Even though it doesn’t get highly reported, a lot of people get their accounts hacked online. It is possible
that your account’s password could have been revealed to a hacker even though you still have access to
Hackers typically hijack several accounts at once so they can sell them on the dark web. A lot of money
is present in the account-buying market. A person who has stuck to the same password for a very long
time has likely gotten some accounts’ login credentials breached.
There are three significant ways cybercriminals try to hack accounts. They are:
- Brute-Force: This involves attempting to hack an account by trying different combinations in a short amount of time. Brute-force attacks are usually successful when your password is short or has been reused on your other accounts.
- Dictionary Attack: A dictionary attack is similar to a brute-force attack in the sense that it tries to guess your password. However, the main difference is that it uses pre-arranged combinations of words. If your password is easy to guess, you could get hacked this way.
- Phishing: Hackers who use phishing need a web page builder to create a very similar page to a genuine page. When a phishing email is sent to an individual, it evokes a panicked response, allowing the victim to abandon all sense of caution. When the details are fixed into the fake page, they get sent to the hacker.
Increasing Online Account Cybersecurity
- Create a Strong Password
If your password is anything less than 12 characters long, your account is vulnerable to attack. Your password also doesn’t need to have a meaning in the vocabulary.
For instance, guessing ‘teu$P)[email protected]@zIm’ is way more complex than ‘Richard1994’. The passcode you choose has to combine uppercase and lowercase letters, symbols, and numbers.
It would help if you also practiced good password cybersecurity. Avoid giving out your password to even your close friends.
- Get a Password Manager
You probably have tens of online accounts. Remembering complicated passwords like the example given in the previous point is impractical. However, you still can’t do something like writing down your passcode somewhere because it reduces your cybersecurity level.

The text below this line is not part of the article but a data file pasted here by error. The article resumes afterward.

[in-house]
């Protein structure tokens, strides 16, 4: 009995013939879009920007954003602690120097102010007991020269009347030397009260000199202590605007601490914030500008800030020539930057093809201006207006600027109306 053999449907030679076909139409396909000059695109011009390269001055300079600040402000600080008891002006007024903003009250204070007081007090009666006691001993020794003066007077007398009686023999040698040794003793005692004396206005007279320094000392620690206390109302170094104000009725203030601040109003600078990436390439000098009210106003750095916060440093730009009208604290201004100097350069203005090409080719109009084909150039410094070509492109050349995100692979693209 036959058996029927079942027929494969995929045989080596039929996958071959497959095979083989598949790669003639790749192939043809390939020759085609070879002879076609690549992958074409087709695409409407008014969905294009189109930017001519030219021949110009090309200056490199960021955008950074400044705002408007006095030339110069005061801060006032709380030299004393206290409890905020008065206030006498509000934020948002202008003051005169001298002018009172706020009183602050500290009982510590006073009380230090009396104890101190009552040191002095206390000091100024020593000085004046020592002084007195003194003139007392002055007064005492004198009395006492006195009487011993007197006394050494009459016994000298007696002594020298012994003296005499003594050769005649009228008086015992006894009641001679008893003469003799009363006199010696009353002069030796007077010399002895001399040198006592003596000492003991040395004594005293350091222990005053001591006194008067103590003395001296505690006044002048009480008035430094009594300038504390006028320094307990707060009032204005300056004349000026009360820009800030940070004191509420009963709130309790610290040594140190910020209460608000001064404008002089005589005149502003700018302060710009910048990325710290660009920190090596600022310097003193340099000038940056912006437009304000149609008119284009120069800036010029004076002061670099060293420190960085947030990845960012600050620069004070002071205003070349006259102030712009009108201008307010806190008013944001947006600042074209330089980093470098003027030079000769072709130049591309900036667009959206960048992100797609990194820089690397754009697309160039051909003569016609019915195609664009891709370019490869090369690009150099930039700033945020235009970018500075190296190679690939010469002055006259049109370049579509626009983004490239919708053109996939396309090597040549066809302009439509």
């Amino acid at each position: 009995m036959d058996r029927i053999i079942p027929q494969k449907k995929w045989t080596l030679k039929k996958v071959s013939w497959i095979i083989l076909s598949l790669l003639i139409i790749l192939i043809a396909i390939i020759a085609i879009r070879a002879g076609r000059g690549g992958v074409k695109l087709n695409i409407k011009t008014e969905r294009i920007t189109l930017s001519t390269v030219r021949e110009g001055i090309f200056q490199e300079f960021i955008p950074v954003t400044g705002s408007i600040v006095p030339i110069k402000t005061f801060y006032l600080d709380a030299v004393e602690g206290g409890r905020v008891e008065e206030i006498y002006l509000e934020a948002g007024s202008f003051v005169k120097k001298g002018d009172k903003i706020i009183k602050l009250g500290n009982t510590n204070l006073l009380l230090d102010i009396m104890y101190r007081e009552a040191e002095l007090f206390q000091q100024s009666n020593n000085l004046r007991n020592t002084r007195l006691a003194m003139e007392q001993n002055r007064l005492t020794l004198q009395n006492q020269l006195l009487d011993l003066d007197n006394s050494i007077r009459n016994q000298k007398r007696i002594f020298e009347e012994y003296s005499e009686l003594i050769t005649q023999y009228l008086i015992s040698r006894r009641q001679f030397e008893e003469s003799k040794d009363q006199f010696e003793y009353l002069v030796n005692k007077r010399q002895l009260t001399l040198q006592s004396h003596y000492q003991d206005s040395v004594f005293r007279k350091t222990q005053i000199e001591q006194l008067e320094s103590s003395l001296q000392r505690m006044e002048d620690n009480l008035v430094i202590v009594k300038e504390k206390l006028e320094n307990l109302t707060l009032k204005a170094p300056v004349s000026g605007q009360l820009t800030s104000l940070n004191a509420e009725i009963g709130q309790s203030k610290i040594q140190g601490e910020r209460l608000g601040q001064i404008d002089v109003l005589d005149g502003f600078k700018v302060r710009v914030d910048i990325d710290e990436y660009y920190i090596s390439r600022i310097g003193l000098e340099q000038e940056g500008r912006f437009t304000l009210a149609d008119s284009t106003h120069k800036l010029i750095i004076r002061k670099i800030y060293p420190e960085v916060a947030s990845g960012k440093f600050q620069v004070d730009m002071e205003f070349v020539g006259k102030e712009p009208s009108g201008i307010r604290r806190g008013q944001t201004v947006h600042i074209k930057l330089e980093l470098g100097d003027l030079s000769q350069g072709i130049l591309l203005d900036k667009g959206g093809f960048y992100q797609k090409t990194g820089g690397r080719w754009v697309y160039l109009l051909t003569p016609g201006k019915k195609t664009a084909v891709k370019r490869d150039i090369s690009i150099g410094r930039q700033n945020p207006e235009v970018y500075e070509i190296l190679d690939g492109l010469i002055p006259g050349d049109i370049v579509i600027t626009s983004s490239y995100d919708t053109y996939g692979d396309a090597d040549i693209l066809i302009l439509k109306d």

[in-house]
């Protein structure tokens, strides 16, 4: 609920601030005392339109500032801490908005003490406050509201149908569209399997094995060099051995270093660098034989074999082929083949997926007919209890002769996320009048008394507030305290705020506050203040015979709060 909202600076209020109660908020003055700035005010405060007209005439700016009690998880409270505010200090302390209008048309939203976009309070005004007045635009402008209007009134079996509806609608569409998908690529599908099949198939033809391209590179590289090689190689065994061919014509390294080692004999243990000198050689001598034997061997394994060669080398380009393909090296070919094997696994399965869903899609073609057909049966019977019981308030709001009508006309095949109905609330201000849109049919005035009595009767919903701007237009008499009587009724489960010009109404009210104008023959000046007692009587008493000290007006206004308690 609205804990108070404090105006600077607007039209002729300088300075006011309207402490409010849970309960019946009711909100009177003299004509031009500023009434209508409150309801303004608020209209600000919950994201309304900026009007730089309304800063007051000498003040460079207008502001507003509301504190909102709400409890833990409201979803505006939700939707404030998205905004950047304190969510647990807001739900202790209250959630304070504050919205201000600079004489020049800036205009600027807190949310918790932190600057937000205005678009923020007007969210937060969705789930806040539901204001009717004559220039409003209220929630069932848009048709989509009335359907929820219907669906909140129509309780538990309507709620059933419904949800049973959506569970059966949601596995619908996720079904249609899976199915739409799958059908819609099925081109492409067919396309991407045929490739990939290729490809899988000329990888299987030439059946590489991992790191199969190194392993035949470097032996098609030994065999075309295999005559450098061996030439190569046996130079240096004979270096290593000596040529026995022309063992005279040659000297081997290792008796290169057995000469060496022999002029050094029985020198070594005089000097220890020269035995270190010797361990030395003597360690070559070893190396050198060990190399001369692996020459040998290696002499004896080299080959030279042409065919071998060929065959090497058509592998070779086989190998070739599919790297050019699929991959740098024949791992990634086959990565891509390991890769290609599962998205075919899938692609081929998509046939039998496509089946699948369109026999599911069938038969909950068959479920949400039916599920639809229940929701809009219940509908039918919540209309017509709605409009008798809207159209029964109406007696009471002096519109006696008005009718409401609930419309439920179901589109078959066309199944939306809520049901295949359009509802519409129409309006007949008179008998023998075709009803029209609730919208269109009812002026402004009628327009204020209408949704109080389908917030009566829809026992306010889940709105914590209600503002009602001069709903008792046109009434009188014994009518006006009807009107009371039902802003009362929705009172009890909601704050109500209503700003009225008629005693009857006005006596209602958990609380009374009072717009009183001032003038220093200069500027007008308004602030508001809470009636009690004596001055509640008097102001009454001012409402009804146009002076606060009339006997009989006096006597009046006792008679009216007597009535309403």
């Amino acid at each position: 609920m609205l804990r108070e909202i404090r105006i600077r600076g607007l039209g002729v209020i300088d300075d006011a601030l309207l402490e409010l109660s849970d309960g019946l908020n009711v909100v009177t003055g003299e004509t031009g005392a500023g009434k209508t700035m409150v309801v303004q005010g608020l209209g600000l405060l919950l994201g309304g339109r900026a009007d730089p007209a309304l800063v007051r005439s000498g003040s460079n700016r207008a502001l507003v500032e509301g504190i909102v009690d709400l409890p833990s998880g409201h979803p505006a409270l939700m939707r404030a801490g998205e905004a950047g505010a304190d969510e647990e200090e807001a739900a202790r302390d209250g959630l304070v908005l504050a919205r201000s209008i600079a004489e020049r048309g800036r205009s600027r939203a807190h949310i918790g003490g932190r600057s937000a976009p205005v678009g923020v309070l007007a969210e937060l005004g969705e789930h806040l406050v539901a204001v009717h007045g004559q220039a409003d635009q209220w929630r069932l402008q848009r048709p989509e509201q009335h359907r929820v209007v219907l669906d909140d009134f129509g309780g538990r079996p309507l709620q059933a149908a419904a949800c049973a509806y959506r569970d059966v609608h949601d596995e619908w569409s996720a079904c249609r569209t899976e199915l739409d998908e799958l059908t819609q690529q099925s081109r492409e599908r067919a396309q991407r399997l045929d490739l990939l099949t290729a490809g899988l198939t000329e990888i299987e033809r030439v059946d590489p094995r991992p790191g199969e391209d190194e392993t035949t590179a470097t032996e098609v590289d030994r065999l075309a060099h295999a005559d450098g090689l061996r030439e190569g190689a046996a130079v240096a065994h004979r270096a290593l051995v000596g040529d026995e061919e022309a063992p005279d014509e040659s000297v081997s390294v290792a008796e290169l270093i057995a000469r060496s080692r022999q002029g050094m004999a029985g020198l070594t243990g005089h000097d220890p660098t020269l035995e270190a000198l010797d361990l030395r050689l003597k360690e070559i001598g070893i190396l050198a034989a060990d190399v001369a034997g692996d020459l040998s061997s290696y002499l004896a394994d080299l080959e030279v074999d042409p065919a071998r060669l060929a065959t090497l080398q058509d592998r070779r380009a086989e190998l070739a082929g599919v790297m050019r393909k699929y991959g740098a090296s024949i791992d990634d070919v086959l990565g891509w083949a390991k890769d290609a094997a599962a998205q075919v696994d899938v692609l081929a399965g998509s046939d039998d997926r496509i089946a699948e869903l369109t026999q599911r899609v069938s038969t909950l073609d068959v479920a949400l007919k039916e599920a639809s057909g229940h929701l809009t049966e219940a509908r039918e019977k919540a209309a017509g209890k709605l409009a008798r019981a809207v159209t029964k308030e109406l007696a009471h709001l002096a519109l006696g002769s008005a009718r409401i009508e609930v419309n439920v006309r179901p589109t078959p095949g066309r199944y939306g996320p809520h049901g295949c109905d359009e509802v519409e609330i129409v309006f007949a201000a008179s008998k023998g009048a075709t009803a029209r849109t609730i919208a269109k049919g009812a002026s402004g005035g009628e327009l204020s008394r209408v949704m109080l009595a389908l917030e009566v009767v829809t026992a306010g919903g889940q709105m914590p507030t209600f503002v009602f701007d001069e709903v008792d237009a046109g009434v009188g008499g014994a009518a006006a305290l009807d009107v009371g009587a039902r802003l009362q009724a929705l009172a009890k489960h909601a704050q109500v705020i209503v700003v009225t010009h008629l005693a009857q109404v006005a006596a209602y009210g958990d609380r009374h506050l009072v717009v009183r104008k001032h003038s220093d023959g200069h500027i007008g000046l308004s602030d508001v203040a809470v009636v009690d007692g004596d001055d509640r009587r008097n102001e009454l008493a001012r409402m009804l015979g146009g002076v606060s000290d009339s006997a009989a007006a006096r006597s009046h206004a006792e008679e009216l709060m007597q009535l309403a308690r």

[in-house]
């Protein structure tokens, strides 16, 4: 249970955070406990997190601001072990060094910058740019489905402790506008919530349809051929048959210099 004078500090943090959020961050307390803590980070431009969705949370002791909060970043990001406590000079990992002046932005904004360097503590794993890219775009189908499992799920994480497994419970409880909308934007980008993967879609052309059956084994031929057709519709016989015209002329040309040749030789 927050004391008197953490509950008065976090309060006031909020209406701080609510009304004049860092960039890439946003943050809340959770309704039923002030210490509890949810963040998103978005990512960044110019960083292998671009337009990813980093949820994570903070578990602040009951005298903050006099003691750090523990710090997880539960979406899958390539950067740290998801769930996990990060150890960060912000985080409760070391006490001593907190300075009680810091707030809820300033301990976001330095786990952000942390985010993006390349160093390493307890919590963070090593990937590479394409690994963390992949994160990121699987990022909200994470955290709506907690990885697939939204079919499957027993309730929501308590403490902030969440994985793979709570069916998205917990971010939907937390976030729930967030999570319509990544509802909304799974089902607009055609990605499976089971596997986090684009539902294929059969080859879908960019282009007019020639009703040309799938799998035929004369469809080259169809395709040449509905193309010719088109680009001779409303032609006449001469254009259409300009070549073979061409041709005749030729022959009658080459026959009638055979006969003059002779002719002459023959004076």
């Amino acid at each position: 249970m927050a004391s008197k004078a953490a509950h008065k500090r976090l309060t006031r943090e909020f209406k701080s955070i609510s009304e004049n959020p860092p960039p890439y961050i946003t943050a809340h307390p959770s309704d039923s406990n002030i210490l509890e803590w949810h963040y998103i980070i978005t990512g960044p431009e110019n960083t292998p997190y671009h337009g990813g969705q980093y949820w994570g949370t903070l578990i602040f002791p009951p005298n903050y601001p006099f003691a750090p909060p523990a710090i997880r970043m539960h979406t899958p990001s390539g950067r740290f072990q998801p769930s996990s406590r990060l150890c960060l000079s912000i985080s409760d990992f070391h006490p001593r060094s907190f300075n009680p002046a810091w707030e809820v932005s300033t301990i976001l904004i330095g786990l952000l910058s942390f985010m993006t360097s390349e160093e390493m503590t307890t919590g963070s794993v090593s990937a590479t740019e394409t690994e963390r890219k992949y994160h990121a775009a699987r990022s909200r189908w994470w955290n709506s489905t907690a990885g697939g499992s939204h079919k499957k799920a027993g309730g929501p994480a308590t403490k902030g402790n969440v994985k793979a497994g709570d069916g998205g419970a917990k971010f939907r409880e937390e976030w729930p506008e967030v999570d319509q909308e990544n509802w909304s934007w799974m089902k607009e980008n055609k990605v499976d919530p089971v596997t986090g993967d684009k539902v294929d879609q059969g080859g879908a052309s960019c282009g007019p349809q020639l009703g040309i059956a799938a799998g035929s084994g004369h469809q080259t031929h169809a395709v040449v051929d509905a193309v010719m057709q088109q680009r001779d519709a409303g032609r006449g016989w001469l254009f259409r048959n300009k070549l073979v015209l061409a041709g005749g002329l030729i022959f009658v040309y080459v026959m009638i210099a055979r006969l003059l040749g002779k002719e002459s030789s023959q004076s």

The solution to this is using a password management service. Password managers stock your passwords in a single account. You’ll have to remember the master password to get into the account. Password managers can also aid you in creating robust passwords.
- Get a Password-Protection Network Tool
If you’re generating robust passwords and your activity is getting spied on, it defeats the whole purpose. The best password-protection network tool is a Virtual Private Network (VPN).
A VPN encrypts internet activity to keep out all forms of snooping from hackers, the government, and your internet service provider. When you secure your network with a VPN, no entity would be able to decipher your account’s passwords.
- Be Careful of Phishing
Start by avoiding emails from senders you don’t know. If you think the sending address is familiar, open the email. Phishing emails typically entice you into taking urgent action, so you’ll have to look out for
Before you click any links in emails, hover above them to check the landing URL address. If the address is different from the website you know, mark the email as spam.
Cybercriminals love to target online account passwords because they’re in demand. An infringement of your account’s credentials could spell disaster for you.
To bump cybersecurity for your online account, you need to use a resilient password and a network security tool. You can also subscribe to a password management service and watch out for phishing techniques.
You may also want to see our comprehensive list of online security articles and reports to help you keep safe online.